Disinclined to shimmy up tall trees to replenish his bird feeder, Fred devised an electric cable-and-pulley system to reel it in. Using a modified garage door opener, he controls the motion of the feeder, which travels 50 ft between his house and tree via a single loop of steel cable and series of pulleys driven by a motor and worm gear unit. The feeder hangs from both cables, with an idler pulley on the top cable and cable clamps on the lower cable to reduce stress and swinging motion. And Fred keeps his feet firmly on the ground.
Flying feeder parts list
Allied Part #
AC operated relay - class 78
Socket for relay
MOV surge protector
Power-on pushbutton switch
Cap for power-on pushbutton switch, red
Cap for power-on pushbutton switch, black
Screw terminal strip
Additional parts required: Garage door opener; 1/16-inch steel cable; steel cable clamps; garage door pulley; patio door replacement pulley; drain pipe; steel strap; bungee cords, 14-2 NM-B power wire; 2 conductor control wire; bird feeder; miscellaneous hardware and parts.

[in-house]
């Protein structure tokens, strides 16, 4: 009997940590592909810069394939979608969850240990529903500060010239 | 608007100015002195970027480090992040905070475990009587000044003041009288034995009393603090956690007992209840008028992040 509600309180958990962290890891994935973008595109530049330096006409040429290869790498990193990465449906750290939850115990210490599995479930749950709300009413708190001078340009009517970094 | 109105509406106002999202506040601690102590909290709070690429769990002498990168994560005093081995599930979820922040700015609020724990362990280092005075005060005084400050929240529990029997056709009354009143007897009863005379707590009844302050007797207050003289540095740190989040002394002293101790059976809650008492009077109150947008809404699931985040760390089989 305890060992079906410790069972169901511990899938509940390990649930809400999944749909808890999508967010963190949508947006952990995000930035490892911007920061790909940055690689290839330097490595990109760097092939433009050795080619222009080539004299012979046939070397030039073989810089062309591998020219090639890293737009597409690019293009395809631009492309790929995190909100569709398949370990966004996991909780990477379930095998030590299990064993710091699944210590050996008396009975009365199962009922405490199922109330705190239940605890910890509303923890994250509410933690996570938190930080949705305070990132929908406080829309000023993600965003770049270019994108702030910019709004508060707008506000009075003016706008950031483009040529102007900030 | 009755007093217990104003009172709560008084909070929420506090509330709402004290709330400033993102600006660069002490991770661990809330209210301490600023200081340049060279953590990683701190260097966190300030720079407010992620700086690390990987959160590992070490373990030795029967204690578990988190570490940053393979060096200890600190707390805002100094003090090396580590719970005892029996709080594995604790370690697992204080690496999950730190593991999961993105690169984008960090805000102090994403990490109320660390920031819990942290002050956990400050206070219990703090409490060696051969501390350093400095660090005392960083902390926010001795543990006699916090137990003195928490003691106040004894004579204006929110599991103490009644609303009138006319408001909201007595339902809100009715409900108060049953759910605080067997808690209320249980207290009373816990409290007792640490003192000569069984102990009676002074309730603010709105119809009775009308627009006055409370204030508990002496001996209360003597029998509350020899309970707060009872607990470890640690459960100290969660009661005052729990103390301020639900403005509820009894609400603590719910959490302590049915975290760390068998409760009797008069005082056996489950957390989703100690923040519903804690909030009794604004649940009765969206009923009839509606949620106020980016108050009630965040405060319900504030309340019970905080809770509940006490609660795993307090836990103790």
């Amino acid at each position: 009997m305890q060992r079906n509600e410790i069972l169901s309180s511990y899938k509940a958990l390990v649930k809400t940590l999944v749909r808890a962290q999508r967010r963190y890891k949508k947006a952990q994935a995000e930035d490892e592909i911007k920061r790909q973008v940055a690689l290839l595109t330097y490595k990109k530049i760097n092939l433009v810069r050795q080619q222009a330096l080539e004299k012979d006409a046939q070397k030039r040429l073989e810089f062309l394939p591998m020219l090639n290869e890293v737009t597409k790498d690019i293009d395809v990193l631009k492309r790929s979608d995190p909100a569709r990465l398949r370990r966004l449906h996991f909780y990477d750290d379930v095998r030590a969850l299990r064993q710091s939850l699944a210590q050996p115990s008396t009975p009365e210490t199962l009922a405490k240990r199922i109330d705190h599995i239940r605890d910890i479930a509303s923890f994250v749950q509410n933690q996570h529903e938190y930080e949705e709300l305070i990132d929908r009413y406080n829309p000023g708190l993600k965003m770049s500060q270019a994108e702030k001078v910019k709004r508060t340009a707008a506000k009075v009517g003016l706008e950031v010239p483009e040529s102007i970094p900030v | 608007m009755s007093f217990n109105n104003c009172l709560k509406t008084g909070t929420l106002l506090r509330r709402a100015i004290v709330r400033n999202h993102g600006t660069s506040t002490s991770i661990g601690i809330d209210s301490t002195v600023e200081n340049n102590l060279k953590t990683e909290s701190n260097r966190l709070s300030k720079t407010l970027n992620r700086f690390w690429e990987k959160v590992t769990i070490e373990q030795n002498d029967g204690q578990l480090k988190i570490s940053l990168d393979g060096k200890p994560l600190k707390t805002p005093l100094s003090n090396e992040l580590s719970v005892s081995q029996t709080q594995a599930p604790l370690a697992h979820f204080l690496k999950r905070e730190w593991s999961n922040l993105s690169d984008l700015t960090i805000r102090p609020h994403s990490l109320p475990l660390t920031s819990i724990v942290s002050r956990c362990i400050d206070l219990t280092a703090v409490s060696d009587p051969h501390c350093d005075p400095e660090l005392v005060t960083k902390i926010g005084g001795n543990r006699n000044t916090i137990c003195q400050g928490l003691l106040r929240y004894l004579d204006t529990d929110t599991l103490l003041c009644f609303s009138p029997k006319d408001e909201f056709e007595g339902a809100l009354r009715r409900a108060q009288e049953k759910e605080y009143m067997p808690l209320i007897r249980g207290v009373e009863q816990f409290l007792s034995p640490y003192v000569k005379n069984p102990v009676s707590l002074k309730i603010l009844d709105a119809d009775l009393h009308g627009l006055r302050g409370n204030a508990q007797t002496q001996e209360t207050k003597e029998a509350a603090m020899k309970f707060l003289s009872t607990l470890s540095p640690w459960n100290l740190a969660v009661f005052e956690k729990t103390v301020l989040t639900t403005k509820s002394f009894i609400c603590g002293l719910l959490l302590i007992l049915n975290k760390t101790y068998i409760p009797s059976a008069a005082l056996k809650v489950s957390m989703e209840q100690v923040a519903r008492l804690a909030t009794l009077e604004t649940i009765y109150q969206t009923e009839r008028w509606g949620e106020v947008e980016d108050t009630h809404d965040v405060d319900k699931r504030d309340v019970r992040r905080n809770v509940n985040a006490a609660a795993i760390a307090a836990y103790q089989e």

Are they robots or androids? We're not exactly sure. Each talking, gesturing Geminoid looks exactly like a real individual, starting with their creator, professor Hiroshi Ishiguro of Osaka University in Japan.
For industrial control applications, or even a simple assembly line, that machine can go almost 24/7 without a break. But what happens when the task is a little more complex? That’s where the “smart” machine would come in. The smart machine is one that has some simple (or complex in some cases) processing capability to be able to adapt to changing conditions. Such machines are suited for a host of applications, including automotive, aerospace, defense, medical, computers and electronics, telecommunications, consumer goods, and so on. This discussion will examine what’s possible with smart machines, and what tradeoffs need to be made to implement such a solution.